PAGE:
Greetings fellow plant enthusiasts! My name is Wyatt Brown, and I am a senior at SDSU majoring in horticulture, working as an intern with SDSU Extension. Of the many hats I will wear this summer, one of them is taking over the role of publisher for the iGrow Gardening column for the next 14 weeks as Dr. David Graper transitions into retirement. Thank you, Dave, for your passion and commitment to horticulture. I truly have big shoes to fill.

A little bit about me. While I have been involved with horticulture and agriculture since I was a kid, my professional education as a horticulturist really began three years ago. I embarked on learning the intricacies of botany and horticulture through a nonprofit organization known as Veterans to Farmers in Denver, Colo. I spent 6 weeks of on-the-job training and classroom lecture acquiring knowledge in the field of hydroponic food crop production and basic botany education. Through this program, and in conjunction with a production greenhouse known as Rebel Farm, our team of veterans grew kale, spinach, arugula, Swiss chard, several lettuce varieties, and kohlrabi to name a few. All crops were grown in greenhouse settings through hydroponic nutrient film technique (NFT) channels and where then harvested and transported to restaurants throughout the Denver metropolitan area.

Following my introduction to hydroponics, I then spent 10 weeks learning the complexities of food crop production through organic soil methods in conjunction with Denver Botanic Gardens (DBG) at Chatfield Farms. It was here that my passion for organic soil management began to flourish. Through DBG, I learned organic production and integrated pest management (IPM) techniques that I have put into practice over the last three years.

To come full circle, my family and I moved to Brookings in 2017 so I could pursue a horticulture degree at SDSU. I spent the last two summers working at McCrory Gardens in Brookings as a gardener. I was honored to be given the privilege of maintaining the sustainable vegetable garden at McCrory for two years. Putting into practice my newfound knowledge of organic soil management, the “veggie garden” produced aptly, and I was able to learn what worked well and not so well during those growing seasons. I also worked at the SDSU Local Foods Education Center (LFEC) for one summer producing food crops and learning the details of high tunnel production. If all goes as planned, I will be graduating this fall with a degree in horticulture!

Preparing and planting a garden in a cold wet spring

As areas of South Dakota recover from a blistery winter and a relentlessly wet spring, many of us, between the continuous vibrations of constantly running sump pumps, have begun planning our garden production cycle for the summer. With a barrage of precipitation and possible flooding forecasted for areas of our state, it is important to take into consideration responsible soil management and plant health practices necessary to combat issues arising from cold, wet springs. Several issues will present themselves when dealing with excessively saturated soil profiles, and we will discuss them below.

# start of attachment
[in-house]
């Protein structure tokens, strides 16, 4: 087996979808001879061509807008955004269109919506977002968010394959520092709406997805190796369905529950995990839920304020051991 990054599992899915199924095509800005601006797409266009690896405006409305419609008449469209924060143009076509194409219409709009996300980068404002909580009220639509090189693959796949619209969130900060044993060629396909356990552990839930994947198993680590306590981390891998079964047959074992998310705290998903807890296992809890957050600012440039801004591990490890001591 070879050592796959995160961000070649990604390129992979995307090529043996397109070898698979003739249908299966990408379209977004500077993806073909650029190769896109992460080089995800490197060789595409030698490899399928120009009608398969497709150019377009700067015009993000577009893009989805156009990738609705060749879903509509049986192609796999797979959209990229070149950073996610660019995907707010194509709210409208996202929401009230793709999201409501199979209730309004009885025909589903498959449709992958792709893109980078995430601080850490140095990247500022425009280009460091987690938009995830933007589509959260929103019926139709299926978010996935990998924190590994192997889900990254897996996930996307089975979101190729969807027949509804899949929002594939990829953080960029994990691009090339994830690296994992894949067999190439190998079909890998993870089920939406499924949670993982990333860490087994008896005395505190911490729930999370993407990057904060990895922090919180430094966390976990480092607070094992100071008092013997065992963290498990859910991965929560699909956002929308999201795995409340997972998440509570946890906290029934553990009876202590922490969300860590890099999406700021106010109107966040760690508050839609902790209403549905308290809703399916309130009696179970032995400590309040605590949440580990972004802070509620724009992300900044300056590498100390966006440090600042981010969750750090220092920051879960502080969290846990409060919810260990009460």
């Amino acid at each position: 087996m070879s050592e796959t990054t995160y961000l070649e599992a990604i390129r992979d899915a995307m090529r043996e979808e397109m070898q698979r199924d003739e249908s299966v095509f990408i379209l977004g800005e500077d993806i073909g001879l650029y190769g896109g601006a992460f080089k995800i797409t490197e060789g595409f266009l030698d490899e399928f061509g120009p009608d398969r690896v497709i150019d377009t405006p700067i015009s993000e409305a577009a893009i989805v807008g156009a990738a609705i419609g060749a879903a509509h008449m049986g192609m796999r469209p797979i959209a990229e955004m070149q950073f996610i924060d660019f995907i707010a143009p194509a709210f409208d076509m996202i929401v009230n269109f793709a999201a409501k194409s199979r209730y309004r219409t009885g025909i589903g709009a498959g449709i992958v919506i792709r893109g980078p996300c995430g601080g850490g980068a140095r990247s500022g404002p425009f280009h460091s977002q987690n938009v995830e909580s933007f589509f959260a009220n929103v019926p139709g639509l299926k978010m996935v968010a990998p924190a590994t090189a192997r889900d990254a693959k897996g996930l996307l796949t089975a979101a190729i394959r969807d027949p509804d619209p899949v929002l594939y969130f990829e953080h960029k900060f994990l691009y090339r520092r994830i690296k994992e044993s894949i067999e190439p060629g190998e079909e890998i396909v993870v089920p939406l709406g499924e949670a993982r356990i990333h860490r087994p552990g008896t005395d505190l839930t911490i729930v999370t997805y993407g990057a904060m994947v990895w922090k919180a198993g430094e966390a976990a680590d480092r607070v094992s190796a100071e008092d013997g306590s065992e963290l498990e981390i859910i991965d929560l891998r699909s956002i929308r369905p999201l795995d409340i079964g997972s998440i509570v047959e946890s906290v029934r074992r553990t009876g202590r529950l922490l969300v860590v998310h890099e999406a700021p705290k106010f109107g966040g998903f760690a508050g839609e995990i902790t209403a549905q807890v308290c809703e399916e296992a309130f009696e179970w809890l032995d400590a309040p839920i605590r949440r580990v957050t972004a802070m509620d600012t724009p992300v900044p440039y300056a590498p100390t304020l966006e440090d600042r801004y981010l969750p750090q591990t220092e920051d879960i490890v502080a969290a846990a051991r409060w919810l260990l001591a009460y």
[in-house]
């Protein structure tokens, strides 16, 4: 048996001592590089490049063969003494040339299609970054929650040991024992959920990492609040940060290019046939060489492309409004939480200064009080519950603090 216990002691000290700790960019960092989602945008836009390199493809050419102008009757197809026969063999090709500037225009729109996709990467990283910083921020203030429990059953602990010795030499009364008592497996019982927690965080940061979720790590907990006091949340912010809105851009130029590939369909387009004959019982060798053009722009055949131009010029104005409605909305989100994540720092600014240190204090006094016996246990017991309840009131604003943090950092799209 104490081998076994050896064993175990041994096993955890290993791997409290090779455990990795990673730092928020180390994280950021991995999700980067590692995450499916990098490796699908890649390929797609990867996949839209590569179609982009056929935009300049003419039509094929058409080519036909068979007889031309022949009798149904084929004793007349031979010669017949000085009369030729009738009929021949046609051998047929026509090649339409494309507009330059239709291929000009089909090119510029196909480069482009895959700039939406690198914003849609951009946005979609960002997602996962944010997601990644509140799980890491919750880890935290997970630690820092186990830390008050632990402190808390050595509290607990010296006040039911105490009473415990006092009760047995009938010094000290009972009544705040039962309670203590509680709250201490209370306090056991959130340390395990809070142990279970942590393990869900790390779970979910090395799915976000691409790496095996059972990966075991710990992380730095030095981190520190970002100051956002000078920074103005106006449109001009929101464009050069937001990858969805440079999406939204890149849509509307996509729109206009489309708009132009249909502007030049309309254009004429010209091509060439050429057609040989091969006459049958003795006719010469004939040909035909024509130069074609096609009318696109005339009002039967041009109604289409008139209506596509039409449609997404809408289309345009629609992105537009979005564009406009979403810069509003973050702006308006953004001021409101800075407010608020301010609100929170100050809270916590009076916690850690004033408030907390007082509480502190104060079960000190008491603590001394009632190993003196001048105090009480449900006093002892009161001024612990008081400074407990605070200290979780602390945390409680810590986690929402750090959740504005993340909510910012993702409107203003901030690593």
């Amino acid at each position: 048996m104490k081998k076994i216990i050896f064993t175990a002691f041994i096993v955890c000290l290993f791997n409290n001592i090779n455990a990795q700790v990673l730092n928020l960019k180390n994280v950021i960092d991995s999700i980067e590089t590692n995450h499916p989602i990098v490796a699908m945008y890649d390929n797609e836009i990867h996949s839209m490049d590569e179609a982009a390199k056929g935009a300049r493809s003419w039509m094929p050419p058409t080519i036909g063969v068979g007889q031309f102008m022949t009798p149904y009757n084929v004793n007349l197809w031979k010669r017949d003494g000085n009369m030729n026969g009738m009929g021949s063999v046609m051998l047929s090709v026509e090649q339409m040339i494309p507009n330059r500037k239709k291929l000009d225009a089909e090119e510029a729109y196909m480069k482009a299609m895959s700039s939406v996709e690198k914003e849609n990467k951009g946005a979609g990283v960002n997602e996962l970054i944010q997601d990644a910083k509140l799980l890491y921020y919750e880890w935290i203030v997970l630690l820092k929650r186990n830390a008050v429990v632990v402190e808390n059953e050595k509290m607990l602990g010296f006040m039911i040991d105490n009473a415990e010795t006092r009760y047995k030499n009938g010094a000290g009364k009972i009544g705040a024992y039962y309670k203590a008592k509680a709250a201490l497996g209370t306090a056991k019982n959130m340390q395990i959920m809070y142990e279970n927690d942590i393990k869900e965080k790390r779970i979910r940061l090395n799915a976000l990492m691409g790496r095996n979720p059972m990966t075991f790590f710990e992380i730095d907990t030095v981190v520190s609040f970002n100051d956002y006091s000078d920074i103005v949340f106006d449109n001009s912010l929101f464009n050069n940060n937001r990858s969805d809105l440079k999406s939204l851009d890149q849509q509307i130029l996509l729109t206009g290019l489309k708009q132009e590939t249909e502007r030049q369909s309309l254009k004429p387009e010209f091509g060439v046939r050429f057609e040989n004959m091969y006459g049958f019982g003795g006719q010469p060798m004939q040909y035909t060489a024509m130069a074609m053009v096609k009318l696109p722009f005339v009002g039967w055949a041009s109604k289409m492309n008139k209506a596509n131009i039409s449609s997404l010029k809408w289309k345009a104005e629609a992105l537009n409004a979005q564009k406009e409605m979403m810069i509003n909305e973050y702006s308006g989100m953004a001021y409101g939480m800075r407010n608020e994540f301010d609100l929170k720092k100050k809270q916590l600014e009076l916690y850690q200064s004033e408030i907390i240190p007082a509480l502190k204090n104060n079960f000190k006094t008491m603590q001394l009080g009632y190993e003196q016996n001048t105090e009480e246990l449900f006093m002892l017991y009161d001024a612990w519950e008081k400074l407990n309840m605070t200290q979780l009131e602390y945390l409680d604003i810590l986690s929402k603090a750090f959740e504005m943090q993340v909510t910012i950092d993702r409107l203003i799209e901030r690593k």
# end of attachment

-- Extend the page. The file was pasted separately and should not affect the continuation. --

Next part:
Soil compaction

While several factors determine a soil’s susceptibility to compaction, it should come as no surprise that too much compaction within a soil profile can be detrimental to the living conditions of healthy soil microfauna and microflora. A good soil growing environment contains 45% mineral composition, 25% water, 25% air (pore spaces), and 5% organic matter. Of these four conditions, the main focus when dealing with compaction and soil saturation is the amount of air exchange (pore spaces) occurring in our soil. Compaction decreases pore space availability, and thus decreases a soil’s ability to exchange crucial gases like oxygen (O2), nitrogen (various forms, but for simplicity, N2), and carbon dioxide (CO2) to name a few. When oxygen is depleted in soil environments, many negative affects pursue. Anaerobic bacteria, those that thrive in oxygen depleted environments, begin to take over. These organisms produce toxic chemicals like alcohols, hydrogen sulfide (think rotten eggs), butyric acid (think vomit), ammonia, vinegar and other substances that kill plant root cells. It is equally important to point out that plants also take up oxygen through pores in their root hairs. Oxygen in this instance is used for many things, but the most important function being respiration; the production of energy by mitochondria within plant cells.